What does Belle Starr, Rosa Parks, and Ma Barker have in common? In “Tuff Ladies,” a new work in comics by Till Lukat, they are part of his kaleidoscopic tour of women in history. This is a most unusual book and quite a page-turner. Lukat has assembled 24 portraits of significant women. He calls his choices “remarkable” but, perhaps “colorful” is a better catch-all word. Or maybe “provocative.” It’s a fascinating collection.
Profile on Ann Boney, Pirate Queen
There is certainly a subversive sensibility at play here. It’s not so much that Lukat is glorifying each and every woman he’s profiled. It’s more like he’s presenting each figure as a compelling character from fiction. Each woman here is depicted in Lukat’s energetic woodcut-like style. Each profile has its own crazy urgency: a bold portrait followed by a brief comic strip and topped off with some brief text.
The most controversial inclusion is Ulrike Meinhof of the Baader-Meinhof Gang, a left-wing terrorist group that committed several murders, kidnappings, bank robberies, and bomb attacks. The overall theme is that all these women made a huge impact. Not all of them are well-known. In fact, Lukat pretty much avoids obvious choices. One of the more poignant ones is for Miep Gies. Thanks to her, the Diary of Anne Frank was kept safe from the Nazis to go on to be known throughout the world.
This book is a treat. It’s a perfect gateway for further exploration. It’s odd, artful, and most refreshing.
“Tuff Ladies” is a 64-page hardcover published by Centrala. For some of the most unique works in comics, visit our friends at Centrala right here.
Greetings from Central Europe. Did you know that some of the most intriguing comics are made in this region? Consider Polish cartoonist Maciej Sieńczyk and his latest graphic novel, “Adventures on a Desert Island,” published by Centrala. It brings to mind The Beatles’ 1968 animation masterpiece, “Yellow Submarine.” This is quite an oddball journey spiked with cerebral whimsy.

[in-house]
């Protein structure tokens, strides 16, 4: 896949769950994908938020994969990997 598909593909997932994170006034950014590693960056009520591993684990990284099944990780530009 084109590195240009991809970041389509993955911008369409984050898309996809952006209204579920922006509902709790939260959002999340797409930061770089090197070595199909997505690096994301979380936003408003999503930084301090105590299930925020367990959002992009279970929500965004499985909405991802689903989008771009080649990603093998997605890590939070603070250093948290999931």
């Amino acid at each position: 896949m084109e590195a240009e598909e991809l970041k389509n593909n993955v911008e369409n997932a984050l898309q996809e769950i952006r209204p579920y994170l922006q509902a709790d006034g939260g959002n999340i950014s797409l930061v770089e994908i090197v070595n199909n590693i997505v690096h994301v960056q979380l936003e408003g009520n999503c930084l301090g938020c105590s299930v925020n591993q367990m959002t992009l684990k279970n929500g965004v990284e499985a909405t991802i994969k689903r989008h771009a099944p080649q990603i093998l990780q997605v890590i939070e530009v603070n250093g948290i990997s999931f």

Maciej Sieńczyk offers us an average man, frayed around the edges. We don’t know much about him other than he’s middle-aged, with thinning hair, decidedly unathletic, and timid. We never learn his name. We spend most of our time inside his head. He’s supposed to be on a desert island for most of the story but it’s the internal monologue he is having with himself that is the main attraction.
Our main character is a stranger in a strange land. The strangeness comes to us from various sources including actual Polish history, folk tales, and local stories. There are, for instance, observations made on obscure Poish devices like a primitive military ferry that proved inefficient or an awkward farming implement that proved obsolete. In Sieńczyk’s hands, with his cockeyed ethereal drawings, the familiar and mundane become fanciful things more suited to a dreamy Neverland.
One strange story blends into another with jarring jolts along the way. For instance, there’s the tale of two men who fancied a drink of pine sap. One faired well. The other found his throat sealing up from the sticky sap. In the throes of his last gasps for air, he was miraculously saved by an old village woman who promptly sat on his face and peed into his mouth thus breaking the deadly pine sap seal.
This is also a story about life at middle age. You may still feel young. You may even still look relatively young. But Death is already nipping at your heels. Oh, it’s only little nips. But those nips weren’t there in younger days. Now, life seems more urgent and a greater attempt is made to grasp it in all its complexity and absurdity. That’s what our main character has been up to. He’s realized life for what it is, a bunch of adventures on a desert island.
Originally published in Poland by Lampa in 2012, “Adventures on a Desert Island” is now available from Centrala. Visit our friends at Centrala right here.